Git FAQ

Frequently asked questions around Git and Version Control.

How to Undo git add

Git does not automatically include changes in a commit: they have to be explicitly added to the next commit, with the git add command.

But sometimes you might change your mind and decide that a certain file should not be part of the next commit. In this short article, we'll answer the question of how to undo adding a change to the staging area, after having used git add before.

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Using git restore to Undo git add

Luckily, there's a simple way of undoing a git add: you can simply use the git restore --staged command on the affected file:

$ git restore --staged index.html

This will remove the file from Git's staging area, making sure it is NOT part of the next commit.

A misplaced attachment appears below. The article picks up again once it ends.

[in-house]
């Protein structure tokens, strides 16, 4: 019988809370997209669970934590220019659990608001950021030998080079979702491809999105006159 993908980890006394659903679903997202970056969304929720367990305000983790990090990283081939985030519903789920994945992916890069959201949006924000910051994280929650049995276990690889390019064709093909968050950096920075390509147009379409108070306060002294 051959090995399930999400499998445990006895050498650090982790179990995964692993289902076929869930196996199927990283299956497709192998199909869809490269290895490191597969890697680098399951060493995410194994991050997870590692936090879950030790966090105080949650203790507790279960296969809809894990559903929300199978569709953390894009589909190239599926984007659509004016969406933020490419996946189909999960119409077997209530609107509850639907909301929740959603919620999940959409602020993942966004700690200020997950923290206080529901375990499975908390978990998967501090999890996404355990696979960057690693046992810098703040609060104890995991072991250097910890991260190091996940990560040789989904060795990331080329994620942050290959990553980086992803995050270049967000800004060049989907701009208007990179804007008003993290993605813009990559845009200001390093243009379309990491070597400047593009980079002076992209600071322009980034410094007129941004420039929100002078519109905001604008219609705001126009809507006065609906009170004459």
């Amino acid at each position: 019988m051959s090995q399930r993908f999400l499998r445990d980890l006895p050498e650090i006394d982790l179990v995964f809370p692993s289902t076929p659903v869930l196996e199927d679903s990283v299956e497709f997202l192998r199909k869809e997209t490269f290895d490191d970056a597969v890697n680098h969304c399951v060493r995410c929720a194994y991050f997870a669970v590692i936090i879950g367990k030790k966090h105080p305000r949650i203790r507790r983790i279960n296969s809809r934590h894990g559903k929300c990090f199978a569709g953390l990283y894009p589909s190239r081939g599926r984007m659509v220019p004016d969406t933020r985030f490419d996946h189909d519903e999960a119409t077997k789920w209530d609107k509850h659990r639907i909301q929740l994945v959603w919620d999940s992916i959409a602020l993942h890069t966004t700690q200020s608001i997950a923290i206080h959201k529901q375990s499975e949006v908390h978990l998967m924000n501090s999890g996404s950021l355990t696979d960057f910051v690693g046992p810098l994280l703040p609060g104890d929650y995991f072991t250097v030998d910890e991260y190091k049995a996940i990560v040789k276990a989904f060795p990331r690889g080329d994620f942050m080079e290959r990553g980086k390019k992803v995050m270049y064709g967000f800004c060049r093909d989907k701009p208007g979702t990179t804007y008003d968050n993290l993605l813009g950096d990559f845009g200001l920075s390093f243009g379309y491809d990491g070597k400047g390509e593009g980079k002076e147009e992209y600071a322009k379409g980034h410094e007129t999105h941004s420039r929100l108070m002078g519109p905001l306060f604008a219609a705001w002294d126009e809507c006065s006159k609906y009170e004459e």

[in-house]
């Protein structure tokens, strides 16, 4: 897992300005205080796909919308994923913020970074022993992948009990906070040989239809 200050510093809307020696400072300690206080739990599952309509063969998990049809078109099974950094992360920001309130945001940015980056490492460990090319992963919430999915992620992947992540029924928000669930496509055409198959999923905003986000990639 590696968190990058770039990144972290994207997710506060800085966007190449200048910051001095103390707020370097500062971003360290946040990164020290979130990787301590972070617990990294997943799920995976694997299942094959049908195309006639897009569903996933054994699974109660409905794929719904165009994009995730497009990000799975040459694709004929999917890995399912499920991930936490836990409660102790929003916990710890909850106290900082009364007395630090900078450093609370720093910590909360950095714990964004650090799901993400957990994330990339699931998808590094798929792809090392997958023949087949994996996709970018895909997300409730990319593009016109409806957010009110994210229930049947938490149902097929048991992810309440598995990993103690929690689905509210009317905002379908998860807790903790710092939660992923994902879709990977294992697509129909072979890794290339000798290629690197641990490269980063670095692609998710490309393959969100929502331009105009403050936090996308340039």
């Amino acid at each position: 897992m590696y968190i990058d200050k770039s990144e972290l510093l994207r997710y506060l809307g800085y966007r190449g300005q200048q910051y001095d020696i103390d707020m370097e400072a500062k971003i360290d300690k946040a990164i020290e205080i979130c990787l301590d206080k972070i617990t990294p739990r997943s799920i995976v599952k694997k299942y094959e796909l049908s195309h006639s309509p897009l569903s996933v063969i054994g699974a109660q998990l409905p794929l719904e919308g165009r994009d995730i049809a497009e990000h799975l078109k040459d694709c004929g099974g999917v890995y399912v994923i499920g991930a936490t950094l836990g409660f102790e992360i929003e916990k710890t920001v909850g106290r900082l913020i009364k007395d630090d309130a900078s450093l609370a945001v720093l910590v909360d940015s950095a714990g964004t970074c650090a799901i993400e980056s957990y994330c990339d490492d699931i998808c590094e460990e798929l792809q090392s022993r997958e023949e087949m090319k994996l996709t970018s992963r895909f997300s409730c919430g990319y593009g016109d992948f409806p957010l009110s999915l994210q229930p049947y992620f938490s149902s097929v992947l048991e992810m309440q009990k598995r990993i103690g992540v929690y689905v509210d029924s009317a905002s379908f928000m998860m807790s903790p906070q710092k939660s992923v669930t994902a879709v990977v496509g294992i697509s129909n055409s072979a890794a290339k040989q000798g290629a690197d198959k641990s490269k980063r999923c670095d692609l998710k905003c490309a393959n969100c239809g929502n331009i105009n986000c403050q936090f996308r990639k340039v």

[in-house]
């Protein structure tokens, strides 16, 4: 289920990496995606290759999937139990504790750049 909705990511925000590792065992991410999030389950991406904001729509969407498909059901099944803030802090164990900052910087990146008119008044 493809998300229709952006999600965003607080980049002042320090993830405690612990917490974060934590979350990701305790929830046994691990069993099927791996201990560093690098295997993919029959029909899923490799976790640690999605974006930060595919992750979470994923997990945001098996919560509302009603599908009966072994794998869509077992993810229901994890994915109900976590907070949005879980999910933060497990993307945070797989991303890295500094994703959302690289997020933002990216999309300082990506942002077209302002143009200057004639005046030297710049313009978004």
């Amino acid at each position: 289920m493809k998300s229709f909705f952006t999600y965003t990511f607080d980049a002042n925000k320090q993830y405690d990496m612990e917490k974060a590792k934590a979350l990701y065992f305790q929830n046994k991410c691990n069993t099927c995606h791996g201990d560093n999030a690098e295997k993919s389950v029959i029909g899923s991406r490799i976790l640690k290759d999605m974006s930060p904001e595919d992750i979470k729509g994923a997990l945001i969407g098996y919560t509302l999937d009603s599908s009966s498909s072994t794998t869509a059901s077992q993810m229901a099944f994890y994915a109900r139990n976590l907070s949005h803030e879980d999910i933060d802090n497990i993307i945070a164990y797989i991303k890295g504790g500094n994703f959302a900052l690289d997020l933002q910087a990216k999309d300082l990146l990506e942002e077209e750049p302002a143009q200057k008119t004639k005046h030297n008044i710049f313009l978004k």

If, at the same time, you also want to discard any local changes in this file, you can simply omit the --staged flag:

$ git restore index.html

This will undo any modifications in this file since you last committed it. Please be careful with this command: undoing uncommitted local changes cannot be undone!

Tip

Undoing "git add" in Tower

In case you are using the Tower Git client, undoing a "git add" is as simple as unchecking the "Status" checkbox for the affected file:

Using git reset to Undo git add

The restore command is a quite recent addition to Git (in version 2.23). If you're using an older Git version, you have to resort to the git reset command to achieve the same results:

$ git reset index.html

Just like git restore, this will remove the file from Git's staging area and thereby NOT include it in the next commit. The local changes themselves are not affected by this command.

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